Typically, arithmetic functions are to the ring of integers , though they are sometimes to bigger rings such as the field of rational numbers or to the field of real numbers.
Further information: Dirichlet product
The Dirichlet product of two arithmetic functions is defined as:
The Dirichlet product is a commutative and associative operation, and any function such that is a unit is a unit with respect to the Dirichlet product function. The identity for the Dirichlet product is the function that is the indicator function of : it sends to , and everything else to .
The multiplicative functions form a subgroup of the group of invertible Dirichlet functions.
Given two arithmetic functions, we can take the pointwise product of these functions. This is defined as:
Pointwise product is commutative and associative on arithmetic functions. The identity for pointwise product is the all ones function , i.e., the function that sends every natural number to . A function is invertible with respect to the pointwise product if and only if the value it takes at every natural number is invertible.
Composition of arithmetic functions does not in general make sense, because arithmetic functions take value, not in the natural numbers, but in an arbitrary commutative unital ring. However, in some cases, the commutative unital ring has characteristic zero, and hence contains a copy of the natural numbers. Further, some arithmetic functions take only positive integer values. In this case, we can compose two such arithmetic functions.
The identity element for composition is the identity function, typically denoted . This function sends every natural number to itself.
Further information: Dirichlet series
For an arithmetic function to a field of characteristic zero, the corresponding Dirichlet series is the formal sum:
The Dirichlet series behaves particularly well with respect to Dirichlet products: the series for the Dirichlet product of two arithmetic functions is the same as the product of their Dirichlet series.
For a complete list of properties, refer:
Completely multiplicative function
Further information: Completely multiplicative function
A completely multiplicative function can be thought of as an arithmetic function that is a unital homomorphism from the monoid of natural numbers to the multiplicative monoid of the commutative unital ring. More explicitly, it is a function such that and for natural numbers and .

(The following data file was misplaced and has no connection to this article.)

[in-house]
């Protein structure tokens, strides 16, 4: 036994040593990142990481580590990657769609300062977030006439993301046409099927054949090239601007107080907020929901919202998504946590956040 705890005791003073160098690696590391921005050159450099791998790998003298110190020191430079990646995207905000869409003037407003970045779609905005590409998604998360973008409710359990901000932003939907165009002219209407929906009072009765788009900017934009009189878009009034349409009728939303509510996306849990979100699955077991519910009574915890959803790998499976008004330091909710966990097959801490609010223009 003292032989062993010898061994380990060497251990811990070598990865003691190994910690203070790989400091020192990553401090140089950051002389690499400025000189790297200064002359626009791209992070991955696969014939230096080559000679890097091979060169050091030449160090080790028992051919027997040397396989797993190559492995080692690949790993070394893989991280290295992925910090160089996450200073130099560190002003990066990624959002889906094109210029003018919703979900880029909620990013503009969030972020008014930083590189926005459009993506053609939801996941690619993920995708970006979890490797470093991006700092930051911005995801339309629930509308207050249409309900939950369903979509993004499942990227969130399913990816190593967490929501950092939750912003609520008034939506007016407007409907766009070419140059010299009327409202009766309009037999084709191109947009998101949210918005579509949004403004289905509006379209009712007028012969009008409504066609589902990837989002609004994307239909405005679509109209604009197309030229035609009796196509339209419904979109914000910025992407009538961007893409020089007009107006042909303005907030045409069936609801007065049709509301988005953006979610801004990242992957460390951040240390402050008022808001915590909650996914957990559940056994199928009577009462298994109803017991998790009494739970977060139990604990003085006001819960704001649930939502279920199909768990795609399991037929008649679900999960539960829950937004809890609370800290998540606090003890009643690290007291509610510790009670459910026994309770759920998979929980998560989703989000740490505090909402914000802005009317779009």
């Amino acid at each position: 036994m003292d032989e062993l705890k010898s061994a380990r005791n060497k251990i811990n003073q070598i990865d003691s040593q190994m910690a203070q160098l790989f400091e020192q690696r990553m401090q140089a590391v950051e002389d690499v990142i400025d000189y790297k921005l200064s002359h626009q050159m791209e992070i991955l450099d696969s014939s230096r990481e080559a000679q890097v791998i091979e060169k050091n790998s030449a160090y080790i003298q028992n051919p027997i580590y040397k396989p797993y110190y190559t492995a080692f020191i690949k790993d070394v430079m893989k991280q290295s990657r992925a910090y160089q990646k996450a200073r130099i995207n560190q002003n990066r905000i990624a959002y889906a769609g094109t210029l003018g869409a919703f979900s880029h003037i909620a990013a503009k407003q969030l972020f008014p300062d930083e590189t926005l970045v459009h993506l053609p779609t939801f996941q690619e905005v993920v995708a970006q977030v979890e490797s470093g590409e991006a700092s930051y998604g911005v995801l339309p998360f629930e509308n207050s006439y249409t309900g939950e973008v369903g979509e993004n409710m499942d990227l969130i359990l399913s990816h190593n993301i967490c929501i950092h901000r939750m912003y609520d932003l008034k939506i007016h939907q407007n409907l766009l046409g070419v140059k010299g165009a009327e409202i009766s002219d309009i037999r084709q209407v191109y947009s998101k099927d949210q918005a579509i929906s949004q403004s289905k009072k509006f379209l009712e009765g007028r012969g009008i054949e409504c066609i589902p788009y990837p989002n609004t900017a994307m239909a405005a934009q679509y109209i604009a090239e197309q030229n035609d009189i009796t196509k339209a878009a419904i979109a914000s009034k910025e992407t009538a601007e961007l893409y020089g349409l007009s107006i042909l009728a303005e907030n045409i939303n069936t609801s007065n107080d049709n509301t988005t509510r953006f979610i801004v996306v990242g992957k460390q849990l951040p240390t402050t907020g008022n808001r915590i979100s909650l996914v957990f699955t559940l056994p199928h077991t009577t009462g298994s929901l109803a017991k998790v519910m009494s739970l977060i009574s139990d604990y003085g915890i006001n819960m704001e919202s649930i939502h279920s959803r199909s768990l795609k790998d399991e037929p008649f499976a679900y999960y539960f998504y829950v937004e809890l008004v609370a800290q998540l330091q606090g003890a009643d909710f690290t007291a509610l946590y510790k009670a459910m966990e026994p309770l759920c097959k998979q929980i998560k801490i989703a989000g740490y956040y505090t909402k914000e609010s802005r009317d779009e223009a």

The pointwise product of completely multiplicative functions is completely multiplicative. A composition of completely multiplicative functions is also completely multiplicative, when it makes sense. However, a Dirichlet product of completely multiplicative functions need not be completely multiplicative.
Further information: Multiplicative function
An arithmetic function is termed multiplicative if and, whenever and are relatively prime, . Any completely multiplicative function is multiplicative, but the converse is not true.
The pointwise product of multiplicative functions is multiplicative, and the Dirichlet product of multiplicative functions is multiplicative. However, a composition of multiplicative functions, even when it makes sense, need not be multiplicative. This is because and being relatively prime does not imply and are relatively prime.
Generalization based on associate classes of elements
One direction of generalization is to think of the natural numbers as representatives of associate classes of nonzero elements in the ring of integers. In other words, every natural number is the representative of the associate class in the ring of integers (where an associate class means an equivalence class under multiplication by the group of uniuts). Thus, an arithmetic function can also be thought of as a function on associate classes of elements in the ring of integers.
With this definition, we can generalize to any integral domain as follows: an arithmetic function on an integral domain is a function from associate classes of elements of the integral domain to a commutative unital ring. The generalization is typically done for unique factorization domains.
Generalization based on ideals
Another direction of generalization is to think of the natural numbers as corresponding to nonzero ideals in the ring of integers. In other words, a natural number corresponds to the ideal .
With this definition, we can generalize to any integral domain as follows: an arithmetic function on an integral domain is a function from nonzero ideals of the integral domain to a commutative unital ring. The generalization is typically done for Dedekind domains, and more specifically, for the ring of integers in a number field.
Note that, for a principal ideal domain, associate classes of nonzero elements correspond to the nonzero ideals, so these two generalizations coincide.